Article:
By Larry Gordon
Three days of no cell phones and no automobiles for strictly observant Jews in these parts is a change of pace that has local police and other security agencies paying close attention to our communities. The concern is about security over the yamim tovim, specifically during these upcoming two days of Rosh Hashanah followed immediately by Shabbos. That’s three days of shul and an increased presence on the streets of this and many other similar communities.
At a meeting for community leaders held at Lawrence Village Hall last Friday, Mayor Martin Oliner opened by saying, “We live in troubled times” and that he is plainly concerned about our safety, particularly over the next few weeks. Nassau County DA Kathleen Rice was present, as was interim Police Chief Thomas Krumpter, to discuss steps being taken to keep the community safe during these trying times when terror threats seem to be on the rise.
Both agreed that law enforcement cannot do the job alone. “The people are the first line of defense,” the commissioner said, reiterating the well-known campaign to keep citizens safe, saying, “Be suspicious of anything left unattended,” and, “If you see something, say something.”
DA Rice said that her office has been vigilant on the matter of hate crimes and has been working closely with the JCRC on Long Island, which has increased the rewards for information about those seeking to perpetrate hate crimes.
Commissioner Krumpter said that rabbis and Jewish leaders need to urge their congregants not to be complacent. He also said he is more concerned about the possibility of a terror attack in this country at this time than at any time in the last decade. The commissioner assured those assembled—and through them, the community at large—that this year there would be unprecedented security measures. He listed some of the steps being taken, but not all the details can be published. In addition to increased patrols, there will be a significant increase in the number of unmarked cars and plainclothes police officers in the area over the holidays.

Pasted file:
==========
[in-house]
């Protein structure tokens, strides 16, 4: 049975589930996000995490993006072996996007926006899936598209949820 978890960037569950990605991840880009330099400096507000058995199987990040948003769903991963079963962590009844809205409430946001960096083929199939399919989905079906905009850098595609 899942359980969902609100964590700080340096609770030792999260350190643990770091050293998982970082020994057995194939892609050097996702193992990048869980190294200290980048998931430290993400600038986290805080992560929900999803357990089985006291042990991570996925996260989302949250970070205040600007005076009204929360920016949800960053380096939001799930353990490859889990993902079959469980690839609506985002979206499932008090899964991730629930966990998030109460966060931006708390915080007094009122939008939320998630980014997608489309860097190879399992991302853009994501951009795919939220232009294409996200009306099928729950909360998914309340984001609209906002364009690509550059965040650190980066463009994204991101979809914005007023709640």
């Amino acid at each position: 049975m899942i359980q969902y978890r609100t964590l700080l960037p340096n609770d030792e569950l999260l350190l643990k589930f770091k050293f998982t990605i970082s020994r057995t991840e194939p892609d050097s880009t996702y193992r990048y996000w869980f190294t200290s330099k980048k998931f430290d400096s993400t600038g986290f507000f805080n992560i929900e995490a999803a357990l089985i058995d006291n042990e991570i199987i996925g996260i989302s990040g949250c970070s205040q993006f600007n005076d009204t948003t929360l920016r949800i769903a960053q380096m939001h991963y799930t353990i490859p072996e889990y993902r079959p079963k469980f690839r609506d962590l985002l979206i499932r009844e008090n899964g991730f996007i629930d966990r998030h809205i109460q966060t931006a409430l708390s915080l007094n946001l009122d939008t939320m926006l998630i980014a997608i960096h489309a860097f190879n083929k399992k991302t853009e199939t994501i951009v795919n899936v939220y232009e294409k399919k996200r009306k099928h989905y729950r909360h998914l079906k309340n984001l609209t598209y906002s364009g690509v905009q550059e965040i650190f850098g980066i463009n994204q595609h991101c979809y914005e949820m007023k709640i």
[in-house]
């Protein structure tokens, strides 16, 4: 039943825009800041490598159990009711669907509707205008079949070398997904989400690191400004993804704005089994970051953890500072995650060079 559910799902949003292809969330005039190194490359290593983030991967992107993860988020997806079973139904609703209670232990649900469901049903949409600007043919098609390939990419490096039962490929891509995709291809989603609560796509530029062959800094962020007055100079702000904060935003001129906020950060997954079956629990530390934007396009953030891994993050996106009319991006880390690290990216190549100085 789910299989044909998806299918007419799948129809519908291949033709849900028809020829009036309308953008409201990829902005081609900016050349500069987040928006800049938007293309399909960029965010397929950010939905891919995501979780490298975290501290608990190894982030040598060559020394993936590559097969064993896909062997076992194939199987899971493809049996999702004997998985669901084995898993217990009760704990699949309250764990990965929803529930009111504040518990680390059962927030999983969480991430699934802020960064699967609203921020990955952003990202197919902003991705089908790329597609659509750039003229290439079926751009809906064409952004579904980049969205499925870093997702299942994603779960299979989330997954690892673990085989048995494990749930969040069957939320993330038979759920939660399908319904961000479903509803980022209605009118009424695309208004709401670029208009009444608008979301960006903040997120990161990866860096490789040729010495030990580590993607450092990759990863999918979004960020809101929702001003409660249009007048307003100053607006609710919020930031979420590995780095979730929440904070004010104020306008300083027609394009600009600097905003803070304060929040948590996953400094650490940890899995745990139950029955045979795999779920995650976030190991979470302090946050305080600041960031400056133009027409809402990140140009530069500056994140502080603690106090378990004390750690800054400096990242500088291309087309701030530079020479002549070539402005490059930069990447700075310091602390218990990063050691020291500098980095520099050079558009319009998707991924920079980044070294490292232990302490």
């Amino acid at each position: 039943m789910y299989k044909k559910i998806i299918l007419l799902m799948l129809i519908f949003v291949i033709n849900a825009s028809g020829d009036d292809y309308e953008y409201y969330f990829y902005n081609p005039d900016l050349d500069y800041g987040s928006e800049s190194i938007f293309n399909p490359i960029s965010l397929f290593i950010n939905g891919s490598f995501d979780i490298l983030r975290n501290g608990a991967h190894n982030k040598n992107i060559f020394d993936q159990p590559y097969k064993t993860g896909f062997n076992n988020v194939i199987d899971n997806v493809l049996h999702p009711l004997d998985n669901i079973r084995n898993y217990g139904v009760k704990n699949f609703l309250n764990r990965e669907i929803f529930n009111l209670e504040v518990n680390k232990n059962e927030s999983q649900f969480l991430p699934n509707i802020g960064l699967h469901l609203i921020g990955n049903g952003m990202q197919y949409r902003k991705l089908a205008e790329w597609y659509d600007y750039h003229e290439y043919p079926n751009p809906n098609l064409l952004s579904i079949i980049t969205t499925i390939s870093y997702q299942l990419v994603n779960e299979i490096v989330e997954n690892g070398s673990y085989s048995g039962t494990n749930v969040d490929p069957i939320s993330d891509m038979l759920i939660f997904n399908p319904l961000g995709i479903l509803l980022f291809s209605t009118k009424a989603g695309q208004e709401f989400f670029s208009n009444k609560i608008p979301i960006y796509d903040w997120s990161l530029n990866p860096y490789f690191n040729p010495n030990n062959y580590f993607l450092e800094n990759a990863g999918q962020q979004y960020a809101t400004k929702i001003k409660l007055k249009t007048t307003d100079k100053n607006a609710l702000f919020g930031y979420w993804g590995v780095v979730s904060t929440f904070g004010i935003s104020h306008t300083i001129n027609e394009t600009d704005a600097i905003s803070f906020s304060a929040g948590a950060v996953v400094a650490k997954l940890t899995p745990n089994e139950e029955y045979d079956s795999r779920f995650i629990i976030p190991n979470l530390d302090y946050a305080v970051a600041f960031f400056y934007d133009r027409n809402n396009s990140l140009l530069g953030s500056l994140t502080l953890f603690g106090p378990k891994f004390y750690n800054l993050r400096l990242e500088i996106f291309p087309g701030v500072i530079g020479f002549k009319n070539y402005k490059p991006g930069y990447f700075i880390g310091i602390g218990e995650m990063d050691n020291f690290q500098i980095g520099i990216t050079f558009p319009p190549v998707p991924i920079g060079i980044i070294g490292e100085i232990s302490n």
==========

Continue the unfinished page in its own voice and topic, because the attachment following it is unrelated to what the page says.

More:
The Nassau County Police Department is working hand-in-hand with the New York City Police Department, the NYPD Intelligence Division, the Department of Homeland Security, and the FBI’s Joint Terror Task Force, as well as Nassau County’s own 100-person Special Investigation Unit. One of the local officials present asked about the stationing of a police officer at every shul but was told that the department simply does not have the personnel to provide that kind of service. Nassau County has the twelfth-largest police force in the U.S., with 2,200 officers. New York City currently has 35,000 police personnel, followed by Chicago with 12,000 and Los Angeles with 10,000.
At one point, a discussion ensued about how Europe is handling the threat of terror at synagogues and other Jewish institutions there. One meeting participant said that every shul in Europe either has a police officer or a member of the military present outside. It was suggested that if there are not enough police personnel in the county, we should contact the governor’s office about assigning National Guardsmen to our streets over the holidays. The consensus was that such a measure is not called for at this time. Others countered that we do not want to wait for something drastic to happen in order to take these additional security steps.